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Business, civic groups form coalition to fight SCE&G cost hikes for Summer nuke

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Business, civic groups form coalition to fight SCE&G cost hikes for Summer nuke

is defending a requested $852 million construction costincrease for two reactors at the V.C. Summer nuclear plant from criticism by a newlyformed coalition of South Carolina businesses and civic groups.

TheSouth Carolina Small Business Chamber of Commerce joined the Sierra Club,League of Women Voters and several other groups on July 18 to form the Stop theBlank Check coalition to oppose both the additional construction costs and a$74.2 million, or approximately 3.1%, rate increase request by SCE&G to recover financingcosts of the nuclear expansion project.

subsidiary SCE&Gin May filed apetition seeking regulatory approval from the South Carolina Public ServiceCommission for a revised construction milestone payment schedule for the twoSummer reactors in Jenkinsville, S.C.

SCE&G'sproposed share of the project would increase roughly $1.38 billion to a fixedprice of about $7.68 billion, with expected completion dates of August 2019 forSummer unit 2 and August 2020 for unit 3. Originally, unit 2 was set to comeonline in April 2016, while unit 3 was projected to be completed in January2019.

SCE&Gowns a 55% interest in both units; its state-owned partner, Santee Cooper,known legally as the SouthCarolina Public Service Authority, owns a 45% stake. Originally, asapproved by the PSC in 2009, SCE&G's share of the costs was approximately$6.3 billion, while Santee Cooper's share was approximately $5.1 billion. TheSantee Cooper board of directors on June 30 voted to increase its share to $6.2 billion fora new total project cost of approximately $13.87 billion.

Thenew coalition took issue with the proposed additional construction costs, whichthey contend would make the overall costs for the project about 43% above itsoriginal budget. The groups said this would directly impact Santee Cooper'sretail and electric cooperative customers.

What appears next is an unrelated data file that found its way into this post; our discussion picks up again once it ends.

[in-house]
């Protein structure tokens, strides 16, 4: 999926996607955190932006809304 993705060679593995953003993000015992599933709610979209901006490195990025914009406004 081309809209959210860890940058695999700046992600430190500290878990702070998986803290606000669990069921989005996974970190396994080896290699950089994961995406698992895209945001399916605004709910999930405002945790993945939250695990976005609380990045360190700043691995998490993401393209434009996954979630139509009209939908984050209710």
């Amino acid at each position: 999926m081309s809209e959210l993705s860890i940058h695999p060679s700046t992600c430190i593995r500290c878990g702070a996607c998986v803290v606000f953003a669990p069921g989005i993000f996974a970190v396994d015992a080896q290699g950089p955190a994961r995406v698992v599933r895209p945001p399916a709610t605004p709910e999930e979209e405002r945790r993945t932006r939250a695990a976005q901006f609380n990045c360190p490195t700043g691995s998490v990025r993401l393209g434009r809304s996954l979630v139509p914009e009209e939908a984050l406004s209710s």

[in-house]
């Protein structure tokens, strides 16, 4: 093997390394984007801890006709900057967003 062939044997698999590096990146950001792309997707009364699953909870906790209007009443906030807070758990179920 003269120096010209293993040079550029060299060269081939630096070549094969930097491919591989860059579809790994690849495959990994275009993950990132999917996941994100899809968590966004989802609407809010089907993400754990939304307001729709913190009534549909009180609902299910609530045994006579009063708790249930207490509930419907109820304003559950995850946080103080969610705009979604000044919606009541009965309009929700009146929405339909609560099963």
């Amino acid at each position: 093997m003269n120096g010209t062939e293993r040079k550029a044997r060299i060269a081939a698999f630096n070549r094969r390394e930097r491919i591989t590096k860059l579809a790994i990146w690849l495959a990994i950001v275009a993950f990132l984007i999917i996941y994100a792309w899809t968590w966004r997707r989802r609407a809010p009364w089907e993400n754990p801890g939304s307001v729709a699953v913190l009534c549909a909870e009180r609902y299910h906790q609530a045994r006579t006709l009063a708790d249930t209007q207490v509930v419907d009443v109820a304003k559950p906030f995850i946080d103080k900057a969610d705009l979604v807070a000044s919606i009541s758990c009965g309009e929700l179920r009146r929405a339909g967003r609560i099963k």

SCANAspokesman Eric Boomhower rejected the allegations and said the groups wereusing a preliminary figure instead of the original costs approved by regulatorsin 2009. If approved, the costs for both SCE&G and Santee Cooper wouldconstitute an overall $2.46 billion, or 21.6%, increase from originalestimates, Boomhower said. The $852 million cost increase is in addition to a revisedproject cost of $6.83 billion that was approved by the PSC in . He also saidSCE&G's additional construction costs would not affect Santee Cooper'sretail and cooperative customers as it would instead shift the risk of futureincreases on to WestinghouseElectric Co. LLC, the project's construction and engineering firm.

Thecoalition is also seeking a reduction in the rate hike, which it said wouldconstitute a 20% increase in energy bills since 2009 and is seeking legislativechanges to the state's Base Load Review Act. The groups blamed the 2007 law forenabling the rate hike and for allowing the nuclear project to be overbudgetand behind schedule.

"Ourmembers and constituencies we serve don't want to pay any more than necessaryfor constructing the nuclear plants," Frank Knapp, president and CEO ofthe South Carolina Small Business Chamber of Commerce, said in a news release."The Base Load Review Act has turned into a blank check for SCE&G andwill be so for future utilities that want to use it." Knapp said the lawprevents state regulators from being able to reject SCE&G's requests oncean initial project is approved.

Boomhowerdefended the Base Load Review Act for allowing SCE&G to adjust electricrates on an annual basis during construction to recover financing costsassociated with the project. Without the law, SCE&G would have to recoveran estimated $4 billion more in accumulated financing costs through consumerrates over the reactors' 60-year lifetimes, he said.